Boris Johnson hoped this would be a week of dignified silence while Westminster marked Prince Philip ’s death.
But instead this week’s vacuum of government communications has been filled with scandal and “sleaze” over private lobbying.
The row had been rumbling for weeks over David Cameron’s private texts to ministers on behalf of scandal-hit Greensill Capital.
It was given new legs, however, on Sunday night when the ex-Prime Minister issued a statement insisting he broke no rules.
Six inquiries have been launched as questions are asked about a wider culture of influence – and whether the rules must change.
Lord Pickles, chair of the Advisory Committee on Business Appointments, yesterday told MPs he was “really unhappy” with existing rules and had been “warning of the possibility of a scandal” for some time.
And he said there did not appear to be “any boundaries at all” between civil servants and the private sector.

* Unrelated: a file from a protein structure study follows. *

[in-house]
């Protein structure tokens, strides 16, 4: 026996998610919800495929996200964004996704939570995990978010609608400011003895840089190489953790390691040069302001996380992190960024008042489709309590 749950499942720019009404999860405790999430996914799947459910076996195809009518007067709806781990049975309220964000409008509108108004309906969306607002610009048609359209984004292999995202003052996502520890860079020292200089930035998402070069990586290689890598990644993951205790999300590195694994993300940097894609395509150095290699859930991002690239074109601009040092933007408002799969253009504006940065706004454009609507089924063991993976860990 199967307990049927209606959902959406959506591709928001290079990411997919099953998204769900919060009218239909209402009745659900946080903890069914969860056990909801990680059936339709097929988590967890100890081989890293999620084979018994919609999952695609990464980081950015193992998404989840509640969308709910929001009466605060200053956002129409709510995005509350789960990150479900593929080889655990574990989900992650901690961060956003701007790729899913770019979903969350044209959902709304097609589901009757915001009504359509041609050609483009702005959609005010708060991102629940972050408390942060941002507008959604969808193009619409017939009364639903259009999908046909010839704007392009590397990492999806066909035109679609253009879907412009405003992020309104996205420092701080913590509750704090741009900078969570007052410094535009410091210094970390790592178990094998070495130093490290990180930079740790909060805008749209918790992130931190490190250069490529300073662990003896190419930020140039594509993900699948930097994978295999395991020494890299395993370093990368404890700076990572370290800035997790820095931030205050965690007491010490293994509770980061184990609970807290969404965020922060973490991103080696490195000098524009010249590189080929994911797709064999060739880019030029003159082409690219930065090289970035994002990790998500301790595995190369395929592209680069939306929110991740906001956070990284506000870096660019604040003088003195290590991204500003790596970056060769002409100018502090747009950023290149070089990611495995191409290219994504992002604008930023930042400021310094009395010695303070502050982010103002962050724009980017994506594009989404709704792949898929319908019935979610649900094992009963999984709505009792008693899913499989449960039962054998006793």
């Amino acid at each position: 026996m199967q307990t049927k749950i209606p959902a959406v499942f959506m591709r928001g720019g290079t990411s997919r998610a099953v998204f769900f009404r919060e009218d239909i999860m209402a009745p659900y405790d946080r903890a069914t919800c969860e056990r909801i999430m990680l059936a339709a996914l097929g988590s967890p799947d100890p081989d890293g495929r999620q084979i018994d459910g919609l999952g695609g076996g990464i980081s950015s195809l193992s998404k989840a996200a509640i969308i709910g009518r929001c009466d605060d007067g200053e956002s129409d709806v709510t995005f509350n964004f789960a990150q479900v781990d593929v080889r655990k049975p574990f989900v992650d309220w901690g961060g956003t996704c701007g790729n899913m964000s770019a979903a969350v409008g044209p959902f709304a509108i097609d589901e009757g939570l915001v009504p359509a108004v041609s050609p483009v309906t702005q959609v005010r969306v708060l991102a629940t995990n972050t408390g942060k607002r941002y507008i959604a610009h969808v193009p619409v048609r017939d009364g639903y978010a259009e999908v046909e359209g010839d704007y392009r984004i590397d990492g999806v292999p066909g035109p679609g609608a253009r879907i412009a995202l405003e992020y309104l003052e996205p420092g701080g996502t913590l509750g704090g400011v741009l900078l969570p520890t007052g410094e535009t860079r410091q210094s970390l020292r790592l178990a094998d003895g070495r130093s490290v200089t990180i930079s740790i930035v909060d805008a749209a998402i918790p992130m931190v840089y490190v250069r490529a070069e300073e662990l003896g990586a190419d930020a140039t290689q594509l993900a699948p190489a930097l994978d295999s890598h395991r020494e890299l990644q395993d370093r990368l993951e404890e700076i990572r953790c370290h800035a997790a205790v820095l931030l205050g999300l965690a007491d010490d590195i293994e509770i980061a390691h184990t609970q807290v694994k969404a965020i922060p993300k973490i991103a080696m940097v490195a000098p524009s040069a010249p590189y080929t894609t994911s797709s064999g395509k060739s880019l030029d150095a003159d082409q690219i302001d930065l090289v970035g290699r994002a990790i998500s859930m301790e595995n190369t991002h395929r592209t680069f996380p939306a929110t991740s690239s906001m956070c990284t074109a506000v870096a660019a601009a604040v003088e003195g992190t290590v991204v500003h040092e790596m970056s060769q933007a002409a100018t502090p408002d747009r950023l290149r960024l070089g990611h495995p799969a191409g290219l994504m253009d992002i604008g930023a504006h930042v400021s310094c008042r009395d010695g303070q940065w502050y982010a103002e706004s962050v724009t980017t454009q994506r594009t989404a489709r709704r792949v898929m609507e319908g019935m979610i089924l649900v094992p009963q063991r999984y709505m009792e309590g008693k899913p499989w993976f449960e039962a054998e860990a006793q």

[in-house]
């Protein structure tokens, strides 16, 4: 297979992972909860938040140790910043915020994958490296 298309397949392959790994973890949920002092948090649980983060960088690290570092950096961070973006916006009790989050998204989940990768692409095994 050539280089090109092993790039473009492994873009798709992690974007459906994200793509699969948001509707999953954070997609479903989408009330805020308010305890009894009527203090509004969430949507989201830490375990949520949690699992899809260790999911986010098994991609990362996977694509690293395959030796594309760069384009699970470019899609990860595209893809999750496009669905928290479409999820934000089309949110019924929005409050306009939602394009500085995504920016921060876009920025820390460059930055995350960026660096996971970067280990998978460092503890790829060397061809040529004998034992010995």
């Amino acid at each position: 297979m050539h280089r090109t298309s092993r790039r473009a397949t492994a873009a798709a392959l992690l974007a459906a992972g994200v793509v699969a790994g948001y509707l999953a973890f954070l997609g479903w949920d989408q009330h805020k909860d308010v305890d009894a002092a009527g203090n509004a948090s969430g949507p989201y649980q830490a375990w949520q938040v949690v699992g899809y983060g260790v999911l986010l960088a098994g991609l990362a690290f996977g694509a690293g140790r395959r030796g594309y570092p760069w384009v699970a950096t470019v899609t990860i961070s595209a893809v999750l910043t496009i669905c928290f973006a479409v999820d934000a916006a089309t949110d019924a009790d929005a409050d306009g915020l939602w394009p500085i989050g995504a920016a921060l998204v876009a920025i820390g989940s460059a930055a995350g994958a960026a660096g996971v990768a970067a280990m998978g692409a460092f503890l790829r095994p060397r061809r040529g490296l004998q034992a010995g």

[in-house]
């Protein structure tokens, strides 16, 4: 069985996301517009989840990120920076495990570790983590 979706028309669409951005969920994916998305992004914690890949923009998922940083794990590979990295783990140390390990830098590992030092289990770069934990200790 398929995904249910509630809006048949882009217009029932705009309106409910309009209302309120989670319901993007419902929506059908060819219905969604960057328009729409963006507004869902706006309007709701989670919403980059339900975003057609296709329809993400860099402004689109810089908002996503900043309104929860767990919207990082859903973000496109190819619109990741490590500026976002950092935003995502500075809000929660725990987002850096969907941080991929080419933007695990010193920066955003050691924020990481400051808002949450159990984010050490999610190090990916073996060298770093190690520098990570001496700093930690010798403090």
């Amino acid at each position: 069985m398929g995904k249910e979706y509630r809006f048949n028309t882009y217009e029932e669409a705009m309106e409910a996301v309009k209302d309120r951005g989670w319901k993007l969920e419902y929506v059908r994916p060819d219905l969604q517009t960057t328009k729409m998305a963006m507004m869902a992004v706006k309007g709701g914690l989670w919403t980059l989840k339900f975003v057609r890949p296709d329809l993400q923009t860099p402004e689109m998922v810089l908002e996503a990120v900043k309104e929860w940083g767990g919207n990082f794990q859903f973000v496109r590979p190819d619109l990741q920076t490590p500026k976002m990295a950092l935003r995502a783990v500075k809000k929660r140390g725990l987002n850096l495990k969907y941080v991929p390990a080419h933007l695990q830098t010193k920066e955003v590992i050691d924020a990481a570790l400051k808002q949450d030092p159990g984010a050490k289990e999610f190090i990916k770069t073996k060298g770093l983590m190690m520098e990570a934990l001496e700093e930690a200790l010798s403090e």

He said: “Increasingly we’re seeing a murkier and murkier picture, whether it’s the way contracts are handed out, the lack of due process, or the lobbying, which is not a revolving door but now an open door into Government.”
Boris Johnson told reporters yesterday: “I think the most important thing is for us to get to the bottom of it properly.”
Stories of lobbying are complicated and this week’s flurry of revelations is not immediately easy to piece together.
So here are eight developments in the story this week which show it’s gone beyond matters involving David Cameron alone.
David Cameron and ministers now face six inquiries into the Greensill affair.
They include a lawyer-led probe ordered by Boris Johnson, a Whitehall review by Cabinet Secretary Simon Case, and a broader review by the Committee on Standards in Public Life.
MPs on the Treasury, Public Accounts, and Public Administration and Constitutional Affairs Committees are all investigating too.
It’s an embarrassing result for Boris Johnson, who only on Wednesday got his MPs to vote down a bid for a committee of inquiry.
David Cameron has agreed to cooperate with inquiries while Chancellor Rishi Sunak, who he texted last Spring, is also tipped to be summoned to give evidence to MPs.
Bill Crothers revelations